Yarn bombing in the back yard (goodbye to sewer pipe ugliness!)

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August 17th view of my garden with sewer pipe in full view

August 17th view of my garden with sewer pipe in full view

Hi there folks!  Here is a different topic that I haven’t written about before (brace yourself). Our sewer system is such that the pipes come above ground.  I’m not sure who came up with this brilliant idea, but it certainly wasn’t someone who cared about how the garden looked. Life is too short for me to be bothered by this ugliness.  I mean, I take a LOT of photographs standing in this exact spot.  So this summer I decided to do something about it.  (drum roll please…)

Yarn bombing the sewer pipe!

Yarn bombing the sewer pipe!

Ta Da!  Doesn’t that look a thousand times better?

Same day, from the other side.

Same day, from the other side.

I love it.  It is fun, bright, and has flowers!

Yarn bombing the sewer pipe with sun flowers

Yarn bombing the sewer pipe with sun flowers

My family thinks I am crazy.  You’d think they would know that by now, wouldn’t you?  I just wanted to cover that ugly pipe.  That is exactly what I have done.  The idea was 100% mine. I made up a pattern for the green cover.  I used the internet to find a sun flower pattern, and the leaf pattern.  I only covered one side in sun flowers. I am tempted to crochet bright pink flowers for the other side… Undecided still (and a million other projects to finish).

The ugly pipe bothered me. I found a solution. I’m now much, much happier about it. :-)  Like I said, life is too short.  Go on, do something to make yourself smile.  It just might catch on!

Dana
P.S. I’m going to go through my pattern below for those that are interested.

pipe cover

pipe cover

This isn’t proper enough to be a pattern, but I think you could use it as a guide.  How to start?  A simple 42 stitch chain. It was trial and error and this seemed to be the right fit that I wanted. I love the double crochet and all I did was alternate pulling the stitch in front and in back.  It gives a great weaving pattern.  To break things up, after ten rows I did two rows of plain double crochet, two rows of single crochet, another two rows of double crochet, and then back to my front/back alternating.   The top is a simple single, double, single crochet in one stitch followed by slip stitches on either side.

Center of sun flower

Center of sun flower

http://www.skiptomylou.org/2013/09/18/crochet-sunflower/

The sun flower pattern came from Skip to my lou.  This seems to be a lovely blog.  The problem was that her pattern for the center wasn’t exactly clear.  But I really liked the bobble look, so I really played around with it and managed to make it work.  The petal portion of the pattern was perfect and I love the petals!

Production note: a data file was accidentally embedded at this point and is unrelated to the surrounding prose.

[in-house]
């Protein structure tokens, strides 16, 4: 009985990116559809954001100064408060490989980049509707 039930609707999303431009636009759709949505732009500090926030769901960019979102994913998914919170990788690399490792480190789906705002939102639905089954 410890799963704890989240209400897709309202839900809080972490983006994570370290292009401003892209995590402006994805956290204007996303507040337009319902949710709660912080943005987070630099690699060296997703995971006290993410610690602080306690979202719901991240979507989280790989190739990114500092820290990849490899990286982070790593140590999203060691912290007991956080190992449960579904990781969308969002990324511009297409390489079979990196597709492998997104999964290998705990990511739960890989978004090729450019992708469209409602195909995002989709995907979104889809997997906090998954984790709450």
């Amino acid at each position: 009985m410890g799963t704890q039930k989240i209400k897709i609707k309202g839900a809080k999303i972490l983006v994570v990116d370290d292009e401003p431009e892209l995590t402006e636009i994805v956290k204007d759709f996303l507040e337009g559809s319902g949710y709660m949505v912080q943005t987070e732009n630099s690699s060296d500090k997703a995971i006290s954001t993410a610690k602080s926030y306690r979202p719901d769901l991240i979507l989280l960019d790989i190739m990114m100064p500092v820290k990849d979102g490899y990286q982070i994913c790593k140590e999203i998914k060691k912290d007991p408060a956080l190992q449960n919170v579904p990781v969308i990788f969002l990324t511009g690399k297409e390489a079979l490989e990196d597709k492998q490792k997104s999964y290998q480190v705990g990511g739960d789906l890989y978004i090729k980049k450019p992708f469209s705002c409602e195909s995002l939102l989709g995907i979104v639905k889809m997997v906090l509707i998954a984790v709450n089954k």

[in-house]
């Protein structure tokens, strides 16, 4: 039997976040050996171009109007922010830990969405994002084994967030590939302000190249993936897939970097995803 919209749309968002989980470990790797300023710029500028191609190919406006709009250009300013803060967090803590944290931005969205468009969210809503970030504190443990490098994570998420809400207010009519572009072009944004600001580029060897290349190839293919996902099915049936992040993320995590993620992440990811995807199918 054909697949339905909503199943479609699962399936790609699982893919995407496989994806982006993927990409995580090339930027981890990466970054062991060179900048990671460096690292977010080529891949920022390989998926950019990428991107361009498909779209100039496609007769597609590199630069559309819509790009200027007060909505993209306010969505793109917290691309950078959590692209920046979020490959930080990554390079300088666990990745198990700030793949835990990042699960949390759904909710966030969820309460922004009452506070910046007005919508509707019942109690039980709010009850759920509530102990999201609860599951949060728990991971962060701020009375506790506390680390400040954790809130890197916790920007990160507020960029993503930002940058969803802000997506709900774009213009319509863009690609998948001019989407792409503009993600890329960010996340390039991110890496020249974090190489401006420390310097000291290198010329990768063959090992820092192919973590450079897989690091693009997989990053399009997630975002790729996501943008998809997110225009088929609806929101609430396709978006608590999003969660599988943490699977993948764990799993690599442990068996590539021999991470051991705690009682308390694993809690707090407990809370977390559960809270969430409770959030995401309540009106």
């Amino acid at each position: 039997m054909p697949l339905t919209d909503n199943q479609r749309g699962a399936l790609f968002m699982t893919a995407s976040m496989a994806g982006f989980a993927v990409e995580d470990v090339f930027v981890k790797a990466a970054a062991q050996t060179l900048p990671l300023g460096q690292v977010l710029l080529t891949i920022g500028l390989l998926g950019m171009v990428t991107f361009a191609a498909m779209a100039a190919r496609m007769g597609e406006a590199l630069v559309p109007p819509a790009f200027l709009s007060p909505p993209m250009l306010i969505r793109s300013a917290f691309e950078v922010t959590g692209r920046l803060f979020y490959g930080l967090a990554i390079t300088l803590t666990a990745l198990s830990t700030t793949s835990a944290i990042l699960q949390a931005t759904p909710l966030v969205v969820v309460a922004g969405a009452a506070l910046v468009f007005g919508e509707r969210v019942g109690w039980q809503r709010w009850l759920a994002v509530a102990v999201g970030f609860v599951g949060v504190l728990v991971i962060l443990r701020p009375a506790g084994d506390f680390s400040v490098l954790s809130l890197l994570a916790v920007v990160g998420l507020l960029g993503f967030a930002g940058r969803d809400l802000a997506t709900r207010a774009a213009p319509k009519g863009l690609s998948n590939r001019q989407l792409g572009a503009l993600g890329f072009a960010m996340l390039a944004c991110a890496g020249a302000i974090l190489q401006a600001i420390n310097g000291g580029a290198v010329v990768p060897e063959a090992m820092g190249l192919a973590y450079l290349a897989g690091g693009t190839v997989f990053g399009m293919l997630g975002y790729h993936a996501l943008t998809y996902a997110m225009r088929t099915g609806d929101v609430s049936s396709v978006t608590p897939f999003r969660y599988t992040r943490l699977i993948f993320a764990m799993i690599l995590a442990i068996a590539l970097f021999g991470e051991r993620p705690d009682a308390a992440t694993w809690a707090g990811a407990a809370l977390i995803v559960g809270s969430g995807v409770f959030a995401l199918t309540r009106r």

perfect petals

perfect petals

http://www.cre8tioncrochet.com/2013/01/free-crochet-sprin-pattern-leaves-101/

The leaves were much easier!  “medium fat bottom leaves” from the site Cre8tion Crochet.   I love finding the perfect patterns!

Medium fat bottom leaf :-)

Medium fat bottom leaf :-)

all together

all together

Sun flowers to brighten up the garden

Sun flowers to brighten up the garden

That was fun!  And easy!

Dana

Wordless Wednesday – Blooming Globe Artichokes

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Artichoke plant covered with artichokes

Artichoke plant covered with artichokes

I always have a struggle with “Wordless Wednesday” postings.  I think it is perfect for showing some pictures that really don’t need much explanation.  O.K., so there is my problem; I love chatting about my plants and the pictures I take of them!

Entire Globe Artichoke Plant

Entire Globe Artichoke Plant

Take the above picture, for example.  What a horrible looking creature my globe artichoke plant became!  It is much taller than last year. In fact, it is taller than me.  Well, I do realize that a person who is five feet, three and three quarter inches tall is not a tall person.  But for a plant, that is a different story. The winds really picked up this summer and down came part of the plant.  That oh so beautiful orange rope was dutifully tied by my hubby to keep the plant upright.  He is correct, it is doing the job! (but maybe a less obvious/ugly rope could have been used???)

A bee enjoying the globe artichoke flower

A bee enjoying the globe artichoke flower

Never the less, the plant survived and is thriving with loads of blooms on the artichokes.  The artichokes were quite small when it would have been appropriate to harvest them to eat. I decided to use them for flowers instead.  Maybe next year I will venture and actually eat them!

vegetables in a vase...

vegetables in a vase…

A blog I like to read  ( http://wordsandherbs.wordpress.com/2014/08/11/in-a-vase-on-monday-a-summer-breeze/ ) has a Monday post of ‘Flowers in a vase from the garden’.  I don’t think I have enough flowers to do this, but I was thinking maybe my vegetable arrangement would do? :-)

Kitty joining in the photo shoot

Kitty joining in the photo shoot